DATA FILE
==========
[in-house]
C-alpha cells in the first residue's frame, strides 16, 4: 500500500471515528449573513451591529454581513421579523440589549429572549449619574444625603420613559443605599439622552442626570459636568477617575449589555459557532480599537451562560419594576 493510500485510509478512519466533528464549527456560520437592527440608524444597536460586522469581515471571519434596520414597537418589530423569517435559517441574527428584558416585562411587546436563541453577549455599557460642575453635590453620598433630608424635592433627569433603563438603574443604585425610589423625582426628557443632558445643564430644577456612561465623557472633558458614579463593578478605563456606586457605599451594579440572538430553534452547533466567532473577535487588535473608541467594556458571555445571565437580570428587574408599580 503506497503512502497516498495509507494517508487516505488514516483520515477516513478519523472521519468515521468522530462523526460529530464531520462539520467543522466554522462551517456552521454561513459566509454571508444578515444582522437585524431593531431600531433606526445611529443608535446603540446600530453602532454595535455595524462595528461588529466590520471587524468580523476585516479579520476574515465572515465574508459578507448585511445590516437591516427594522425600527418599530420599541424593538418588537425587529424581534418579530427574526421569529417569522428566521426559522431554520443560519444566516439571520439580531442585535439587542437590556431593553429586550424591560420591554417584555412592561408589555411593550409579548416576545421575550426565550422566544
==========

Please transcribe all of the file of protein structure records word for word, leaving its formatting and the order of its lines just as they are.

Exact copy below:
[in-house]
C-alpha cells in the first residue's frame, strides 16, 4: 500500500471515528449573513451591529454581513421579523440589549429572549449619574444625603420613559443605599439622552442626570459636568477617575449589555459557532480599537451562560419594576 493510500485510509478512519466533528464549527456560520437592527440608524444597536460586522469581515471571519434596520414597537418589530423569517435559517441574527428584558416585562411587546436563541453577549455599557460642575453635590453620598433630608424635592433627569433603563438603574443604585425610589423625582426628557443632558445643564430644577456612561465623557472633558458614579463593578478605563456606586457605599451594579440572538430553534452547533466567532473577535487588535473608541467594556458571555445571565437580570428587574408599580 503506497503512502497516498495509507494517508487516505488514516483520515477516513478519523472521519468515521468522530462523526460529530464531520462539520467543522466554522462551517456552521454561513459566509454571508444578515444582522437585524431593531431600531433606526445611529443608535446603540446600530453602532454595535455595524462595528461588529466590520471587524468580523476585516479579520476574515465572515465574508459578507448585511445590516437591516427594522425600527418599530420599541424593538418588537425587529424581534418579530427574526421569529417569522428566521426559522431554520443560519444566516439571520439580531442585535439587542437590556431593553429586550424591560420591554417584555412592561408589555411593550409579548416576545421575550426565550422566544